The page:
Walter and Sara On the road to who knows where
All of our campers packed up on Memorial Day and went home, leaving us with just a couple of folks who wanted some peace and quiet after the noisy weekend. We spent Monday cleaning out fire pits and updating the reservation signs.

And to finish off the holiday weekend we had another lovely peach sunset.

Sunset Lake Cascade State Park

On Tuesday, Walter noticed that the well seemed to be cycling every 1 1/2 minutes (not a good thing since it means it was turning on and off 960 times a day when it’s rated for 100 times a day) but when we walked the campground we couldn’t find any leaks. We wrote up a work order on it and put it in the pay tube since during the week we seldom see a ranger.

They finally picked up the order on Thursday evening and were out on Friday morning looking for the leak. Sure enough, there was a boggy spot over on the way to Curlew (we didn’t think to check over there) and they dug it up and whoosh water came spouting out. They mended the pipe and now the well has stopped cycling. Yippee.

Monday during rounds Walter found a patch of light blue flowers he didn’t recognize and sent me over to check it out. It was a wonderfully showy display of Showy Polemonium (Polemonium pulcherrimum). In the sun these are usually dark blue but growing in the shade they are a sweet light blue.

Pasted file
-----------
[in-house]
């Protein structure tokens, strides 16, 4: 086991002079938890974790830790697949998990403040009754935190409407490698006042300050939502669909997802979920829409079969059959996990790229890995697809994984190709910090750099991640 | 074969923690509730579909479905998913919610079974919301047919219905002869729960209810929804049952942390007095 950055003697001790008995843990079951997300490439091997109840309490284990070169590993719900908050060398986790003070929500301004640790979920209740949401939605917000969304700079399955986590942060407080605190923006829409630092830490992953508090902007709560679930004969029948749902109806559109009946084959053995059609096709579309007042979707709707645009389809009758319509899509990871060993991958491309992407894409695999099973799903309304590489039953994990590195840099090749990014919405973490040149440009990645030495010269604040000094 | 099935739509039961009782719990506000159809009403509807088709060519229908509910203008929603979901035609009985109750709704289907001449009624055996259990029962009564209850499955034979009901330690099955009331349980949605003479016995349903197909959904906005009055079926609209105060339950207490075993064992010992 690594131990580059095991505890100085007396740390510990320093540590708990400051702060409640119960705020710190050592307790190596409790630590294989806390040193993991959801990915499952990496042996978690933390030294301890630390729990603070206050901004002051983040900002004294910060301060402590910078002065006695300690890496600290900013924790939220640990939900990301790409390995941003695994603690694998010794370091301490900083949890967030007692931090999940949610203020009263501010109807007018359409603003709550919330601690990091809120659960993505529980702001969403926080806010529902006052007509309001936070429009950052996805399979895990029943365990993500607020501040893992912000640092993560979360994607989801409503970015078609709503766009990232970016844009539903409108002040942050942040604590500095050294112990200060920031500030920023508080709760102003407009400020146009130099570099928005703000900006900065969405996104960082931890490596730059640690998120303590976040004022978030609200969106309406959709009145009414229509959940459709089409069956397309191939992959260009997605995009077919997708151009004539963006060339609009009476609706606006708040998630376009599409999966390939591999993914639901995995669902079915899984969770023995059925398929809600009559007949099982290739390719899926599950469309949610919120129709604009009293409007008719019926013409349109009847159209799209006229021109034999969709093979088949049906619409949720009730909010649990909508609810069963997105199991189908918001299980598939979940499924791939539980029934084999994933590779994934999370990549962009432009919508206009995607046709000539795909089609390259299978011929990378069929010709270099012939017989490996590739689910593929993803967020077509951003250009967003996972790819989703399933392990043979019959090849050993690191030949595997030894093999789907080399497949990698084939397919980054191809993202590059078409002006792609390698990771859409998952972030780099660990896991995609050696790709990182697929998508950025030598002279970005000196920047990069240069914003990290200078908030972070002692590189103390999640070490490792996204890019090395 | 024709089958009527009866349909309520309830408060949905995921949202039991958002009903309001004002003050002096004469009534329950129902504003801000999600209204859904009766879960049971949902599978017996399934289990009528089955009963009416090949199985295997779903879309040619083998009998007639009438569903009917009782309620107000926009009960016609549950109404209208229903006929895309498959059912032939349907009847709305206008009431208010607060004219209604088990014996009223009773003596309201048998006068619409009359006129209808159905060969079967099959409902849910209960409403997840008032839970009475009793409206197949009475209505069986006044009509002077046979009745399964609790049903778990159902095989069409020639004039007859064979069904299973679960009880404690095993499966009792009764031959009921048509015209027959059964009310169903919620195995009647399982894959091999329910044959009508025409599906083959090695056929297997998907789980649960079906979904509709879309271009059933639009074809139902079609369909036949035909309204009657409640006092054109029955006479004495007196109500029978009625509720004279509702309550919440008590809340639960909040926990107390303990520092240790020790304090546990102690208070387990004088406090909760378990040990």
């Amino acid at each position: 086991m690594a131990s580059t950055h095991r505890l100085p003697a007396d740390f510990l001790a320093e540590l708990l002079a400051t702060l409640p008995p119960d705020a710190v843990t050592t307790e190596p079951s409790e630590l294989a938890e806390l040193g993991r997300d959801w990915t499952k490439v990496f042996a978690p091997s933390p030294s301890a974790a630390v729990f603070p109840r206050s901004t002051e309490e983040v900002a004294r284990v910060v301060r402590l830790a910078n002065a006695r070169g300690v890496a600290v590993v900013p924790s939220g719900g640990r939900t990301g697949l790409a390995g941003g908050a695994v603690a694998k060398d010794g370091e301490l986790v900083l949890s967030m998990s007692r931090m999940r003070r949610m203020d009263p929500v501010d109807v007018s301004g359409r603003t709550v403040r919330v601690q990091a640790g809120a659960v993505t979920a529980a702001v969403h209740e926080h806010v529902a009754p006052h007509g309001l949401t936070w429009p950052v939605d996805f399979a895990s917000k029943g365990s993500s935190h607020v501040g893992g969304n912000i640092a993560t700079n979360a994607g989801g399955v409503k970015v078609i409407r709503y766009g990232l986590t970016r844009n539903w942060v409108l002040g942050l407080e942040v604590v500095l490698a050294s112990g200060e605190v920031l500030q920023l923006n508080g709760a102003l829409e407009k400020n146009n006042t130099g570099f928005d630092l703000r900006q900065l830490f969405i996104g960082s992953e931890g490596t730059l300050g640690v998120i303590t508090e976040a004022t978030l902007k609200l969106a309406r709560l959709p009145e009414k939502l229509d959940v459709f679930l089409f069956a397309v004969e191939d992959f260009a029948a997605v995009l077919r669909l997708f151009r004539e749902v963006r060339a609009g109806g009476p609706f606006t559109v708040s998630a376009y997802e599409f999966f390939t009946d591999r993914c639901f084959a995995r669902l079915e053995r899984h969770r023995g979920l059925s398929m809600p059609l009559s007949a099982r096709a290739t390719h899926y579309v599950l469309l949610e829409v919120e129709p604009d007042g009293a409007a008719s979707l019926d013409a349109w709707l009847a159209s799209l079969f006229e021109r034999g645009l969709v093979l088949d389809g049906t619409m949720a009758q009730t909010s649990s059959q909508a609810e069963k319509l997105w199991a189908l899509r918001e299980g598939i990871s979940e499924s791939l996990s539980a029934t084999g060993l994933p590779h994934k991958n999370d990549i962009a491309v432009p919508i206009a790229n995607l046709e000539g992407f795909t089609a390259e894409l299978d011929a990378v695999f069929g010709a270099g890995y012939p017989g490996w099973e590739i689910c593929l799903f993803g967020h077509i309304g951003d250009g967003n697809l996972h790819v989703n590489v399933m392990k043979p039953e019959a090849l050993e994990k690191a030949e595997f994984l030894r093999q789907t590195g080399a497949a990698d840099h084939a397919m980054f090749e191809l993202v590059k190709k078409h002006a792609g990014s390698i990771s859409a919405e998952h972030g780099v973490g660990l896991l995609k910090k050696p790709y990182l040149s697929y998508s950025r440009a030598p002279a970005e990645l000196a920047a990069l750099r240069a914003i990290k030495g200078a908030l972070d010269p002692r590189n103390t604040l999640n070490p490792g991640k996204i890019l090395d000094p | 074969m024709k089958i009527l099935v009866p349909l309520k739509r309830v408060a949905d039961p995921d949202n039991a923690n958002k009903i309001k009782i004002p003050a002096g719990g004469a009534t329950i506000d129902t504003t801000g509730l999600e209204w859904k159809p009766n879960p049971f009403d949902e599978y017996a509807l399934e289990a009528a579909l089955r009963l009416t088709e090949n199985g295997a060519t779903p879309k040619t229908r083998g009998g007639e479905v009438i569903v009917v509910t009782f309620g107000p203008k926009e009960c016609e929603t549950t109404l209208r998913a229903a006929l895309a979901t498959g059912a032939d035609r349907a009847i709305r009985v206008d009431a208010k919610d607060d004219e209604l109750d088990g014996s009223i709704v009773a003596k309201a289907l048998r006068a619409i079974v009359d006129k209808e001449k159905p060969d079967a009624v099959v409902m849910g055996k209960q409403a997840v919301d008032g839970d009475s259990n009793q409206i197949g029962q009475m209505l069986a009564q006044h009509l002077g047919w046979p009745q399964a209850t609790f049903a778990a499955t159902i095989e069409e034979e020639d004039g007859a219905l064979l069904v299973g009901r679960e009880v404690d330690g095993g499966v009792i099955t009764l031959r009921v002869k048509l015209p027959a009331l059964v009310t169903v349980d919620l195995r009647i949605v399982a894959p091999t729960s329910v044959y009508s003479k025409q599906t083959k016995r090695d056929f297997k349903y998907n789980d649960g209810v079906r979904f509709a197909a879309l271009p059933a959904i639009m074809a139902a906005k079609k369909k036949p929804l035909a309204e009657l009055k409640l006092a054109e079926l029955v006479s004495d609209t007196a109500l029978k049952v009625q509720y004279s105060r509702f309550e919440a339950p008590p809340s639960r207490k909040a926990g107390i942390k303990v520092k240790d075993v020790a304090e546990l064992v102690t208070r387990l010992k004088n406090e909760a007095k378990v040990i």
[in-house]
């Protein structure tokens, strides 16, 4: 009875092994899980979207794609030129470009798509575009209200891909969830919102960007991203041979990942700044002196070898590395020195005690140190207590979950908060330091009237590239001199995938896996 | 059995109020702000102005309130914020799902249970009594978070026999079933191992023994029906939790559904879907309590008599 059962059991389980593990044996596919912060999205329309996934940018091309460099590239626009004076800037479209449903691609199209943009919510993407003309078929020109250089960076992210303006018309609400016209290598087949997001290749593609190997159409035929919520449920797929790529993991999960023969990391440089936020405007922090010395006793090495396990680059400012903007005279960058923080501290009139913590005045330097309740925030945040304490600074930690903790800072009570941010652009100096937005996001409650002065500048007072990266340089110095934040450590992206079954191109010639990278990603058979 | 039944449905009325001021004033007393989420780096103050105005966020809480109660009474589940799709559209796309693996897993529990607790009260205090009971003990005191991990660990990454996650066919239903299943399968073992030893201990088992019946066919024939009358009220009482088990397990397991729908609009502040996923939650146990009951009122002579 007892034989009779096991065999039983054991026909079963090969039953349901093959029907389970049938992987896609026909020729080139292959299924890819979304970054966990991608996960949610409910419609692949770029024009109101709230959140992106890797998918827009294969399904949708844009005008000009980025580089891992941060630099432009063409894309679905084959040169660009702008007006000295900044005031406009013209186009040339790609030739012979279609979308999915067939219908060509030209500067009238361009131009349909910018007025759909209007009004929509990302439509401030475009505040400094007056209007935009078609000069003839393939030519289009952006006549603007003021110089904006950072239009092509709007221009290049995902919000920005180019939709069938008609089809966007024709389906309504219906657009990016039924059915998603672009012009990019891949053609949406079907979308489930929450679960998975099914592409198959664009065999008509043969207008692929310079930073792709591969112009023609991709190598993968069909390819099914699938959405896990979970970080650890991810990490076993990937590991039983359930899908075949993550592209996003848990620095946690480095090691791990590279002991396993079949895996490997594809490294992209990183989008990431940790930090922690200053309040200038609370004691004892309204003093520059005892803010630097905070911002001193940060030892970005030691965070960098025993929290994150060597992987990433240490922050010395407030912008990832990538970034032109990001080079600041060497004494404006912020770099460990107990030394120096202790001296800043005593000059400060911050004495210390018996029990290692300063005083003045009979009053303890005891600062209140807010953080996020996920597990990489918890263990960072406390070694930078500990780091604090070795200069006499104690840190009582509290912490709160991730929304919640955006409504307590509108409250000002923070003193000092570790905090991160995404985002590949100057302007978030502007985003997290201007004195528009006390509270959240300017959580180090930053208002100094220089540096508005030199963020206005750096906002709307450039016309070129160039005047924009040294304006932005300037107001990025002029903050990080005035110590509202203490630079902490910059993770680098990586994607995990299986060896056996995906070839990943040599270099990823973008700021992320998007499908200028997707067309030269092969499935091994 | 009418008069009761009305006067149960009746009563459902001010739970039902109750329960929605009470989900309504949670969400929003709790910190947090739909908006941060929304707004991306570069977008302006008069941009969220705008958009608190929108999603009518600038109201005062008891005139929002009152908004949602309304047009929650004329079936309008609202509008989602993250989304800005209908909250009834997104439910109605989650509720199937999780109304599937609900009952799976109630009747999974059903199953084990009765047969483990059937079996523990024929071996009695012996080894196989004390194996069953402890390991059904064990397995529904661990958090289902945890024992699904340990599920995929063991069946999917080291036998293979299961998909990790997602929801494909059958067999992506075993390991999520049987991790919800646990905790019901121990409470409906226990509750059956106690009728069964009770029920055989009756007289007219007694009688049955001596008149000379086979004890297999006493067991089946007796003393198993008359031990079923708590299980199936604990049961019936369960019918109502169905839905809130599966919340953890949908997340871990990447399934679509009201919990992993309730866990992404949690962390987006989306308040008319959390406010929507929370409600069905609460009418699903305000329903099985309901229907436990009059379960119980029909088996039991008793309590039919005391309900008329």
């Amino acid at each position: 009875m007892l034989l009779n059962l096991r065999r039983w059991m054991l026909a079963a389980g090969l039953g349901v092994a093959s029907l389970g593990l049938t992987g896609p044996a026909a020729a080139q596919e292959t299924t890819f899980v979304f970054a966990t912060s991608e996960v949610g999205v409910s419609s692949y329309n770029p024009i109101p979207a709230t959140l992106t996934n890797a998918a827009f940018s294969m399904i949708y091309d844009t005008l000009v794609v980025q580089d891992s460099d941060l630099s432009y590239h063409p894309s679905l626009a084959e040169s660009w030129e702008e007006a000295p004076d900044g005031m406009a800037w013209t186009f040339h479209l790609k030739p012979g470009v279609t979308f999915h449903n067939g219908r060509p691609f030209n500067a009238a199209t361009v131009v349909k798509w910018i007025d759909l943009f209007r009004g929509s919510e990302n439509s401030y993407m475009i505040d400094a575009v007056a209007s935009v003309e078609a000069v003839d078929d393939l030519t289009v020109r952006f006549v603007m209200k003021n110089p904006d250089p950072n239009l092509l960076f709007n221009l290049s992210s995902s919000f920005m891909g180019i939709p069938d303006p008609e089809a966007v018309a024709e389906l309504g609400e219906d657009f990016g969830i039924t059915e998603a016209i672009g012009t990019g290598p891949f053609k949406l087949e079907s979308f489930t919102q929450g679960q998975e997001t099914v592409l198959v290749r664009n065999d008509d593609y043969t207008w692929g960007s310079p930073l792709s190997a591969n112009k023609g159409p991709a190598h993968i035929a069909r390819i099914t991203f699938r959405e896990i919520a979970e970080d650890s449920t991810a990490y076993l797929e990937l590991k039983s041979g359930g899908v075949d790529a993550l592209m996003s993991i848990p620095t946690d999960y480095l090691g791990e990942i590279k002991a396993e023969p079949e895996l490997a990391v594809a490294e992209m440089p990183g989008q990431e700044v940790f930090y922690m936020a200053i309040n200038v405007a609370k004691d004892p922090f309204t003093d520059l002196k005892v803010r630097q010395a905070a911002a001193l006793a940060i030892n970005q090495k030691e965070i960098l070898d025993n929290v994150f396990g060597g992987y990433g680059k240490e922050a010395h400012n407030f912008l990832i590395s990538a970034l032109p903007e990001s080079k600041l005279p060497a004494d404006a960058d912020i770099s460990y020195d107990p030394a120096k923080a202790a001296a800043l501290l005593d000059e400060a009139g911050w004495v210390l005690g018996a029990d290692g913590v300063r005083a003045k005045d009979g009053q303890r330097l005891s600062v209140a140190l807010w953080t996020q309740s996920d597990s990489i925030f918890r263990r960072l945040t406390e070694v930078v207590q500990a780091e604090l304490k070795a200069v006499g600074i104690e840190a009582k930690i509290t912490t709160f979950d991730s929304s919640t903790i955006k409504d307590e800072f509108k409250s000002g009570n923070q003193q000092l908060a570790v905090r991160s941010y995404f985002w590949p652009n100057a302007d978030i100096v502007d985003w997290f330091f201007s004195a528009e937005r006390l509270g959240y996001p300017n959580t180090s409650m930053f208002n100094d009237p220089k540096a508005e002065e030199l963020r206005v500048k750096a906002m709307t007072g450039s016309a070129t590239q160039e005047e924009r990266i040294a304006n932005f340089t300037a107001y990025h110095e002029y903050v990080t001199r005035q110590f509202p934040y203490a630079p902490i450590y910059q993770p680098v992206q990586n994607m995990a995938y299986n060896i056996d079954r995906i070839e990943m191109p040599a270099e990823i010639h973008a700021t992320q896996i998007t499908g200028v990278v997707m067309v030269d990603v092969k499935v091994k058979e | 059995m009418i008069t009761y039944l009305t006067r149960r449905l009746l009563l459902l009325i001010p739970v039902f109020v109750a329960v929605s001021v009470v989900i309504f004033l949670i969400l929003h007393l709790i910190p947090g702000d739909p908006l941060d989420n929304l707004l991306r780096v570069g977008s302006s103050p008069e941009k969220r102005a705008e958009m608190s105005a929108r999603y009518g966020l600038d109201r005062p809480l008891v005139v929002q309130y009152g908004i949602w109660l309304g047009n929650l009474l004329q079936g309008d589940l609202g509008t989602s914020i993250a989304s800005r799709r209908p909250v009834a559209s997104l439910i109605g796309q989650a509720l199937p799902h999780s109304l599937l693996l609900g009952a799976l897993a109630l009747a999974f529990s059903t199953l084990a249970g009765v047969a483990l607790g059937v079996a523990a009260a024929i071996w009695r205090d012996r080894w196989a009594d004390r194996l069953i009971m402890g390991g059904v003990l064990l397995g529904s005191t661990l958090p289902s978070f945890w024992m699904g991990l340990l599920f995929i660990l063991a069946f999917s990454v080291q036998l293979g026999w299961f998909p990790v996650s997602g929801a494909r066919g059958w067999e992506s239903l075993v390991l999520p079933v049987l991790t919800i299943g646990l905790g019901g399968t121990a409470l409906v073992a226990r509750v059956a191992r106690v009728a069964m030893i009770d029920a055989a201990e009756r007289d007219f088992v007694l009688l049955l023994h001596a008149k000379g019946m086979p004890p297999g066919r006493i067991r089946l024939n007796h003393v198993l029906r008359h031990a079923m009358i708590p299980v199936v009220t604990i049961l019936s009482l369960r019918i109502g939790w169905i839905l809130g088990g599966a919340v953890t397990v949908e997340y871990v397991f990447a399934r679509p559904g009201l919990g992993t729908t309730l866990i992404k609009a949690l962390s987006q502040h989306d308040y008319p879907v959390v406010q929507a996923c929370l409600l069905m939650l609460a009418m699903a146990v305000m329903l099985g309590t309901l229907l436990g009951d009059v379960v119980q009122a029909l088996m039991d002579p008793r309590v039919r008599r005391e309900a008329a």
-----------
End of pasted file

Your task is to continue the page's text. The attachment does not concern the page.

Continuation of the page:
Showy Polemonium (Polemonium pulcherrimum)

The patch went all the way down the bank to the shores of the slough on the north side of the campground.

Showy Polemonium (Polemonium pulcherrimum)

We had a lot of wildlife wandering through the campground when we first arrived that I didn’t manage to capture on camera. We had a family of 3 deer, a very bushy-tailed fox who has been hunting the mice and voles who live here and a bald eagle who soars over the campground now and then. On the way to the Laundromat on Tuesday I had 3 bucks (with antlers just starting to spread) cross the road in front of me. I stopped, fumbled out my camera and managed to get a photo of the last of the 3 as he disappeared into the bushes.

Deer Donnelly ID

Wednesday we set out to take the hike to Skein and Raft Lakes. We drove south on West Mountain Road and spied a couple of Sandhill Cranes out in a meadow.

Sandhill Cranes Lake Cascade SP

Their distinctive calls sure make them easy to identify—of course their size and the red patch over their eyes makes them hard to miss too.

Sandhill Crane Lake Cascade SP

We saw another right next to the road later on too.

Further down the lake I made Walter stop so I could take a photo of the huge ‘lake’ of camas along the lakeshore and the mountains behind it.  

Lake of camas at Lake Cascade SP

We drove on and on until we came to Willow Creek Trail (Forest Road 438) where we turned uphill along the dirt single track. Walter switched to 4-wheel low from the start and boy was that a good idea. Mother Nature had been using this road as a creek bed and it was a real challenge to drive. About 2 miles up the road (we were supposed to go 3 1/2 to find the trail head) we reached a road closed sign.

FR 438 Road Closed sign